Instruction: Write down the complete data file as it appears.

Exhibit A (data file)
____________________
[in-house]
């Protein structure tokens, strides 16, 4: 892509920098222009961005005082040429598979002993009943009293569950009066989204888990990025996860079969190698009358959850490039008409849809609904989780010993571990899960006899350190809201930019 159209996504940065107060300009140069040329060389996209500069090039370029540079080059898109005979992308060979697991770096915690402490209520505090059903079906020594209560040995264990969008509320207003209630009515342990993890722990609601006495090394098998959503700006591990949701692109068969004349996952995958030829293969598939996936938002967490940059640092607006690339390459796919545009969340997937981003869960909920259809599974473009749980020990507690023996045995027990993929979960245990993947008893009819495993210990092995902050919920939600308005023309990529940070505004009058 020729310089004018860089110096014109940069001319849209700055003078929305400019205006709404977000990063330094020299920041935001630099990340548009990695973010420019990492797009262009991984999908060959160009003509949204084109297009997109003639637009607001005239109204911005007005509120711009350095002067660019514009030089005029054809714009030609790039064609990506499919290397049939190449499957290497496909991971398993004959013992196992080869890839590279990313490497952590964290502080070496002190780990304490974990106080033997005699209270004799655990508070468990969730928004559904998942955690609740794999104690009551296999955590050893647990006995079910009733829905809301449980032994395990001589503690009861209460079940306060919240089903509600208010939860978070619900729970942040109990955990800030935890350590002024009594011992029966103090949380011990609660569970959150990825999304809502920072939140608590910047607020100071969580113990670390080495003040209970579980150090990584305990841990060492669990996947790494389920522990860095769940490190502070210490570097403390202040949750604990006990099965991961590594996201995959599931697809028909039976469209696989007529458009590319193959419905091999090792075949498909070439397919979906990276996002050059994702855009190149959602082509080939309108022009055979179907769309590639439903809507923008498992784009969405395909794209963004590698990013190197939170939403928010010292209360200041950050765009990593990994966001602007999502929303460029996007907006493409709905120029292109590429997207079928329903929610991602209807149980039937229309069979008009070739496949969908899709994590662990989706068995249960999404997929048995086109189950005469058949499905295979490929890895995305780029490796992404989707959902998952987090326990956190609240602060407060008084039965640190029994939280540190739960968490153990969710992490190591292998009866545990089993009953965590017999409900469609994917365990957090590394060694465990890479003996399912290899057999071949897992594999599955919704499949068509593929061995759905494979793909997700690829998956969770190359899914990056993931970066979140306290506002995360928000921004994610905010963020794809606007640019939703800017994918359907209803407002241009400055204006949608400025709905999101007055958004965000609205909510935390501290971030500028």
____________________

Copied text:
[in-house]
């Protein structure tokens, strides 16, 4: 892509920098222009961005005082040429598979002993009943009293569950009066989204888990990025996860079969190698009358959850490039008409849809609904989780010993571990899960006899350190809201930019 159209996504940065107060300009140069040329060389996209500069090039370029540079080059898109005979992308060979697991770096915690402490209520505090059903079906020594209560040995264990969008509320207003209630009515342990993890722990609601006495090394098998959503700006591990949701692109068969004349996952995958030829293969598939996936938002967490940059640092607006690339390459796919545009969340997937981003869960909920259809599974473009749980020990507690023996045995027990993929979960245990993947008893009819495993210990092995902050919920939600308005023309990529940070505004009058 020729310089004018860089110096014109940069001319849209700055003078929305400019205006709404977000990063330094020299920041935001630099990340548009990695973010420019990492797009262009991984999908060959160009003509949204084109297009997109003639637009607001005239109204911005007005509120711009350095002067660019514009030089005029054809714009030609790039064609990506499919290397049939190449499957290497496909991971398993004959013992196992080869890839590279990313490497952590964290502080070496002190780990304490974990106080033997005699209270004799655990508070468990969730928004559904998942955690609740794999104690009551296999955590050893647990006995079910009733829905809301449980032994395990001589503690009861209460079940306060919240089903509600208010939860978070619900729970942040109990955990800030935890350590002024009594011992029966103090949380011990609660569970959150990825999304809502920072939140608590910047607020100071969580113990670390080495003040209970579980150090990584305990841990060492669990996947790494389920522990860095769940490190502070210490570097403390202040949750604990006990099965991961590594996201995959599931697809028909039976469209696989007529458009590319193959419905091999090792075949498909070439397919979906990276996002050059994702855009190149959602082509080939309108022009055979179907769309590639439903809507923008498992784009969405395909794209963004590698990013190197939170939403928010010292209360200041950050765009990593990994966001602007999502929303460029996007907006493409709905120029292109590429997207079928329903929610991602209807149980039937229309069979008009070739496949969908899709994590662990989706068995249960999404997929048995086109189950005469058949499905295979490929890895995305780029490796992404989707959902998952987090326990956190609240602060407060008084039965640190029994939280540190739960968490153990969710992490190591292998009866545990089993009953965590017999409900469609994917365990957090590394060694465990890479003996399912290899057999071949897992594999599955919704499949068509593929061995759905494979793909997700690829998956969770190359899914990056993931970066979140306290506002995360928000921004994610905010963020794809606007640019939703800017994918359907209803407002241009400055204006949608400025709905999101007055958004965000609205909510935390501290971030500028």